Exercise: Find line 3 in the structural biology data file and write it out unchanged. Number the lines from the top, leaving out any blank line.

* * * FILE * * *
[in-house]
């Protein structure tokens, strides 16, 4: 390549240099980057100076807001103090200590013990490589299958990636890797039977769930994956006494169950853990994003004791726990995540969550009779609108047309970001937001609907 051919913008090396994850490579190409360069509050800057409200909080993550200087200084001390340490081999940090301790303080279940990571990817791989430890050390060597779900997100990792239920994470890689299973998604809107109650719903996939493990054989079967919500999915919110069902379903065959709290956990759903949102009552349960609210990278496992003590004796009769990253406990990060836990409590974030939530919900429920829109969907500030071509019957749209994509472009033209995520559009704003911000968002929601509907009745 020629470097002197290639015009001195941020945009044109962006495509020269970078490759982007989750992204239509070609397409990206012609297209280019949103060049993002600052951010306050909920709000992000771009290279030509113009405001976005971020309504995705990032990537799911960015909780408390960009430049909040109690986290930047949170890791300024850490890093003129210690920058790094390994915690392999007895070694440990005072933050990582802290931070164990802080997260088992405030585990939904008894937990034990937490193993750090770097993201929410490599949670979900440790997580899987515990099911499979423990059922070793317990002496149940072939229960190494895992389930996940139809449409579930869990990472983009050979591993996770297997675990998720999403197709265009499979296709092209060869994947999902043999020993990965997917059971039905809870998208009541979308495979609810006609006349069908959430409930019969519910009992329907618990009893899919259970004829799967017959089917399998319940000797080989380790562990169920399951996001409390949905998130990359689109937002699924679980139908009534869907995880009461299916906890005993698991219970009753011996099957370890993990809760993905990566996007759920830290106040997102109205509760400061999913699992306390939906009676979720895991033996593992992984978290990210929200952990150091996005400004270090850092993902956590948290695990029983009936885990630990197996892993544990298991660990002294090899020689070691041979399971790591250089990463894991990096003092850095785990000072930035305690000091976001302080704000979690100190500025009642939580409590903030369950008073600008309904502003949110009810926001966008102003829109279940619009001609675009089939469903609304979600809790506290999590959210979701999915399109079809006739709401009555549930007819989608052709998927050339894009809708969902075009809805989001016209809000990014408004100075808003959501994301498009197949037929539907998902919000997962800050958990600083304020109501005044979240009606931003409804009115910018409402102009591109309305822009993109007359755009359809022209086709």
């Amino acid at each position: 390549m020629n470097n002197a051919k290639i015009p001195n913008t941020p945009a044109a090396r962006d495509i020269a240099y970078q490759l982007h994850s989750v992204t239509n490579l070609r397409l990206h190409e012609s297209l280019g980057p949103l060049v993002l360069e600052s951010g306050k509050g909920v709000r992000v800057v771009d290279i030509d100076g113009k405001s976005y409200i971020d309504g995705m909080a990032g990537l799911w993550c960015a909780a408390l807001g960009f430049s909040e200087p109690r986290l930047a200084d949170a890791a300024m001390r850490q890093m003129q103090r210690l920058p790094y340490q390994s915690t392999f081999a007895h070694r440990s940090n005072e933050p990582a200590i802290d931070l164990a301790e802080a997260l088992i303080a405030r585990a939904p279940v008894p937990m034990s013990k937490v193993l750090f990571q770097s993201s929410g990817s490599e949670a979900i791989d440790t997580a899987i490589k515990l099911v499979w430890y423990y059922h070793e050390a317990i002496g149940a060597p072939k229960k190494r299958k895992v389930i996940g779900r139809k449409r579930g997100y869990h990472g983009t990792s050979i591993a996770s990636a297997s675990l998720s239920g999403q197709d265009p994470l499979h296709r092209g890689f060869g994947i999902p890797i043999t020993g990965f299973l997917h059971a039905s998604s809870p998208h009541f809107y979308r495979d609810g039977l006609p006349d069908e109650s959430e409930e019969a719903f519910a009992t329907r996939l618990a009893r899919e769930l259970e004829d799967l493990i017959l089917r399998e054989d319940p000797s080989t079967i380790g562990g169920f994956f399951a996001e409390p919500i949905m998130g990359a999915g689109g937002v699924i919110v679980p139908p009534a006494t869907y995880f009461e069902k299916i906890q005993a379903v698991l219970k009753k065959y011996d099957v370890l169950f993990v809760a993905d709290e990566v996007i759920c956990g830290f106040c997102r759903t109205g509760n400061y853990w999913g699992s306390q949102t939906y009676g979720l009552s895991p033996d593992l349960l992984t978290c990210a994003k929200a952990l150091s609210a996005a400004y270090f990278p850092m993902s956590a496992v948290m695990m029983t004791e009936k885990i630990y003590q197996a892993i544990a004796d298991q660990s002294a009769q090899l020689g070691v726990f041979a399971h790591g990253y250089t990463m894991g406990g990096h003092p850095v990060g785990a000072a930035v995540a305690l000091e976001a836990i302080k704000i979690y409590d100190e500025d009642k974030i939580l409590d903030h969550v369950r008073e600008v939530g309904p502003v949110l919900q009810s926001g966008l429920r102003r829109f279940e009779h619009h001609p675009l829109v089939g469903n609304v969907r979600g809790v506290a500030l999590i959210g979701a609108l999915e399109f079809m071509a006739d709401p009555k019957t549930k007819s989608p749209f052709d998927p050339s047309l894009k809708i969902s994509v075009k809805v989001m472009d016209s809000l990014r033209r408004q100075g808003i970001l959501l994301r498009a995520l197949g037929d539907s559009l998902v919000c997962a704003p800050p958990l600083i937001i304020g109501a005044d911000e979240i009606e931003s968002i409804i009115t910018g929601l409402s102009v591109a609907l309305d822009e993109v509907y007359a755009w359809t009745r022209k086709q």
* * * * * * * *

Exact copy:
């Amino acid at each position: 390549m020629n470097n002197a051919k290639i015009p001195n913008t941020p945009a044109a090396r962006d495509i020269a240099y970078q490759l982007h994850s989750v992204t239509n490579l070609r397409l990206h190409e012609s297209l280019g980057p949103l060049v993002l360069e600052s951010g306050k509050g909920v709000r992000v800057v771009d290279i030509d100076g113009k405001s976005y409200i971020d309504g995705m909080a990032g990537l799911w993550c960015a909780a408390l807001g960009f430049s909040e200087p109690r986290l930047a200084d949170a890791a300024m001390r850490q890093m003129q103090r210690l920058p790094y340490q390994s915690t392999f081999a007895h070694r440990s940090n005072e933050p990582a200590i802290d931070l164990a301790e802080a997260l088992i303080a405030r585990a939904p279940v008894p937990m034990s013990k937490v193993l750090f990571q770097s993201s929410g990817s490599e949670a979900i791989d440790t997580a899987i490589k515990l099911v499979w430890y423990y059922h070793e050390a317990i002496g149940a060597p072939k229960k190494r299958k895992v389930i996940g779900r139809k449409r579930g997100y869990h990472g983009t990792s050979i591993a996770s990636a297997s675990l998720s239920g999403q197709d265009p994470l499979h296709r092209g890689f060869g994947i999902p890797i043999t020993g990965f299973l997917h059971a039905s998604s809870p998208h009541f809107y979308r495979d609810g039977l006609p006349d069908e109650s959430e409930e019969a719903f519910a009992t329907r996939l618990a009893r899919e769930l259970e004829d799967l493990i017959l089917r399998e054989d319940p000797s080989t079967i380790g562990g169920f994956f399951a996001e409390p919500i949905m998130g990359a999915g689109g937002v699924i919110v679980p139908p009534a006494t869907y995880f009461e069902k299916i906890q005993a379903v698991l219970k009753k065959y011996d099957v370890l169950f993990v809760a993905d709290e990566v996007i759920c956990g830290f106040c997102r759903t109205g509760n400061y853990w999913g699992s306390q949102t939906y009676g979720l009552s895991p033996d593992l349960l992984t978290c990210a994003k929200a952990l150091s609210a996005a400004y270090f990278p850092m993902s956590a496992v948290m695990m029983t004791e009936k885990i630990y003590q197996a892993i544990a004796d298991q660990s002294a009769q090899l020689g070691v726990f041979a399971h790591g990253y250089t990463m894991g406990g990096h003092p850095v990060g785990a000072a930035v995540a305690l000091e976001a836990i302080k704000i979690y409590d100190e500025d009642k974030i939580l409590d903030h969550v369950r008073e600008v939530g309904p502003v949110l919900q009810s926001g966008l429920r102003r829109f279940e009779h619009h001609p675009l829109v089939g469903n609304v969907r979600g809790v506290a500030l999590i959210g979701a609108l999915e399109f079809m071509a006739d709401p009555k019957t549930k007819s989608p749209f052709d998927p050339s047309l894009k809708i969902s994509v075009k809805v989001m472009d016209s809000l990014r033209r408004q100075g808003i970001l959501l994301r498009a995520l197949g037929d539907s559009l998902v919000c997962a704003p800050p958990l600083i937001i304020g109501a005044d911000e979240i009606e931003s968002i409804i009115t910018g929601l409402s102009v591109a609907l309305d822009e993109v509907y007359a755009w359809t009745r022209k086709q």